The Byzantine Generals’ Problem can be illustrated as a hypothetical historical situation in the times of the Byzantine empire which was in the distant past, way before modern telecommunication was invented, where multiple generals and their individual armies situated in various locations out of reach of each-other must communicate the rules and time to carry out a coordinated attack on a city. Communication in those days was shared by messengers who had to travel long distances and could easily be compromised. When some of the armies receive communication that is deceptive the operation ends in a major failure. Such cases were not rare in those days. In the cryptocurrency world, the Byzantine Generals Problem is the situation where network participants issue incorrect information to others about transactions taking place that have not really taken place. This could lead to network failure if it hadn’t been for the Byzantine Fault Tolerance.
As I said, Bitcoin was the first digital currency to successfully resolve this issue by implementing the independent confirmations required for each transaction before it is considered complete. This is why Bitcoin is a perfect example of a Byzantine Fault Tolerant cryptocurrency. Each transaction is confirmed at least by three independent participants of the network, these are the miners, and once a transaction is recorded on a block, each consecutive block is adding more confirmations to it, so the older a transaction is, the less possible it is for it to be tampered with.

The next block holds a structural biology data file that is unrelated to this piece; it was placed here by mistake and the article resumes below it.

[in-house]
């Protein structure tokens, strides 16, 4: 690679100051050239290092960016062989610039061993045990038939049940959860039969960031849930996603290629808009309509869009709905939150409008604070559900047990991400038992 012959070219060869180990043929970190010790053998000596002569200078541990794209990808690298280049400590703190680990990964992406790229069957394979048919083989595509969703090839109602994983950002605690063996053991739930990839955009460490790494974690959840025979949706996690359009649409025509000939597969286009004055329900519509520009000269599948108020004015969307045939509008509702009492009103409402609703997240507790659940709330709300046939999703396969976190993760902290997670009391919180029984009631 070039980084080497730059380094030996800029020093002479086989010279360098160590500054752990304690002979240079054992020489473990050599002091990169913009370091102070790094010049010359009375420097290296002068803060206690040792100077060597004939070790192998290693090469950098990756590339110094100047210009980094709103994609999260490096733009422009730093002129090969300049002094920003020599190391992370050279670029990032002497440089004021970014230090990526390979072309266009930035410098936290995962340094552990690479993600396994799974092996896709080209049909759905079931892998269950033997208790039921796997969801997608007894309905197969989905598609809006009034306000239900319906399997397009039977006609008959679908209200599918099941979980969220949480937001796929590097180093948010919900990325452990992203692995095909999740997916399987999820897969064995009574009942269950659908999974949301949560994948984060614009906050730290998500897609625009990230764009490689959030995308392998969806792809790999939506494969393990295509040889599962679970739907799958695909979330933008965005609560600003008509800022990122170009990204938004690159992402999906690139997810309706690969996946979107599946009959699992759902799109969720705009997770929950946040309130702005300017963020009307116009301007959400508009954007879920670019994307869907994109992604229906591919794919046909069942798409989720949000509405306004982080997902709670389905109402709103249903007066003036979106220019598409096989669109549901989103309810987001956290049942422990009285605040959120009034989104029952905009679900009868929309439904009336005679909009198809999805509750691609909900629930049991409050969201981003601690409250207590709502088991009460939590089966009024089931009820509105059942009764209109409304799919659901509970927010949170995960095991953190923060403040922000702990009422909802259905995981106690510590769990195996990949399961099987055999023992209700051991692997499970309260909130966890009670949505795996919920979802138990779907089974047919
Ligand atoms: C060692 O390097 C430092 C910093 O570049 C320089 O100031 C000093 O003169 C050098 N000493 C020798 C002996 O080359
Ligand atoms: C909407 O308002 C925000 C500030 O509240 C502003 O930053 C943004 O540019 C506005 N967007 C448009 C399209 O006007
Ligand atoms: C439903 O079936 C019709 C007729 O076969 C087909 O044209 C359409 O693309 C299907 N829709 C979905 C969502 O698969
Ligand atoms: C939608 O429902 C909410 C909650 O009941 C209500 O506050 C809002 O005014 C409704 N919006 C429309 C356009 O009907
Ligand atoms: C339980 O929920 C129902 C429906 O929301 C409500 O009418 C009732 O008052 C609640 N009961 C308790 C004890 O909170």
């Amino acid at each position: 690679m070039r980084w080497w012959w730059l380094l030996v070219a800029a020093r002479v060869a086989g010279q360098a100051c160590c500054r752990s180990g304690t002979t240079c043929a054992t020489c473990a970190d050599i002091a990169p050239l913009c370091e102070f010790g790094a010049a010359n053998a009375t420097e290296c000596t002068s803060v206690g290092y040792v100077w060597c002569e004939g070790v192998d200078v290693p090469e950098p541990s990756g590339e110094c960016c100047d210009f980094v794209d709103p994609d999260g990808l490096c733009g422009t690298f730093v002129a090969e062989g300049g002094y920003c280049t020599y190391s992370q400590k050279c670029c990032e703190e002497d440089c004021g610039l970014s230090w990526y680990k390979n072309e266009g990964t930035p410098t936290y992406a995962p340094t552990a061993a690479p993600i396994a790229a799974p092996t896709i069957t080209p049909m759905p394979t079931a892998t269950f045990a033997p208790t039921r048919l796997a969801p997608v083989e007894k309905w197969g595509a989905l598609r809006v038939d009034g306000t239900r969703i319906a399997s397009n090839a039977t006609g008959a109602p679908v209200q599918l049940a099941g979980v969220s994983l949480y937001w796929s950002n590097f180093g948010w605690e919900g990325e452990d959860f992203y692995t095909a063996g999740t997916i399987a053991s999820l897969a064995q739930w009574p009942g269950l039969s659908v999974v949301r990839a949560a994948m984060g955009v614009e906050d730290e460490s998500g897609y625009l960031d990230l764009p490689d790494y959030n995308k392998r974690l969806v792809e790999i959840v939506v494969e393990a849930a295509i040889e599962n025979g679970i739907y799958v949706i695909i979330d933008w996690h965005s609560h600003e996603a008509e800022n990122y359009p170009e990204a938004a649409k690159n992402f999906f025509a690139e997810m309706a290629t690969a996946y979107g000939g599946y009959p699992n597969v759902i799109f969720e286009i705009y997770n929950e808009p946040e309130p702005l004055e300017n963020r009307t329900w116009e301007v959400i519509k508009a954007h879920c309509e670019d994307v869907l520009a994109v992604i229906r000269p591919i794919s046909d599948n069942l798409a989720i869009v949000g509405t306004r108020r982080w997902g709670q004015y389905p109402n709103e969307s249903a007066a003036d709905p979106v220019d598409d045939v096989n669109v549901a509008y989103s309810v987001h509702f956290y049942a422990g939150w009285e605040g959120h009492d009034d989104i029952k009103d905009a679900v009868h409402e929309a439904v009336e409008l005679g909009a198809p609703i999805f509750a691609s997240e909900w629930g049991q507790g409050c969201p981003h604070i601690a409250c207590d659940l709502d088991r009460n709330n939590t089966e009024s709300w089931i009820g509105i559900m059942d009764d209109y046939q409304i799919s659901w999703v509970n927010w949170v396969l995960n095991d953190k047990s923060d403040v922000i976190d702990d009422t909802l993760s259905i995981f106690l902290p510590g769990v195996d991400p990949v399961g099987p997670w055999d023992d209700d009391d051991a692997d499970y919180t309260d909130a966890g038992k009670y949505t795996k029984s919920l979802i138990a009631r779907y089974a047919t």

All the full nodes have a copy of the complete history of the blockchain with all the transactions, these are not being stored in just one or two databases but on all the hundreds of thousands if not millions of computers worldwide who operate full nodes on the blockchain and this is how decentralization and security of that data is achieved.
These and many more terms are explained in my eBook “Crypto Jargon A-Z: definitions of crypto terminology” which is the most up-to-date publication of its kind. With over 700 terms, acronyms and trading slang, it contains everything related to cryptocurrencies and blockchain tech: a must-have guide for every crypto investor. It’s an Amazon bestseller and it’s available from my website here.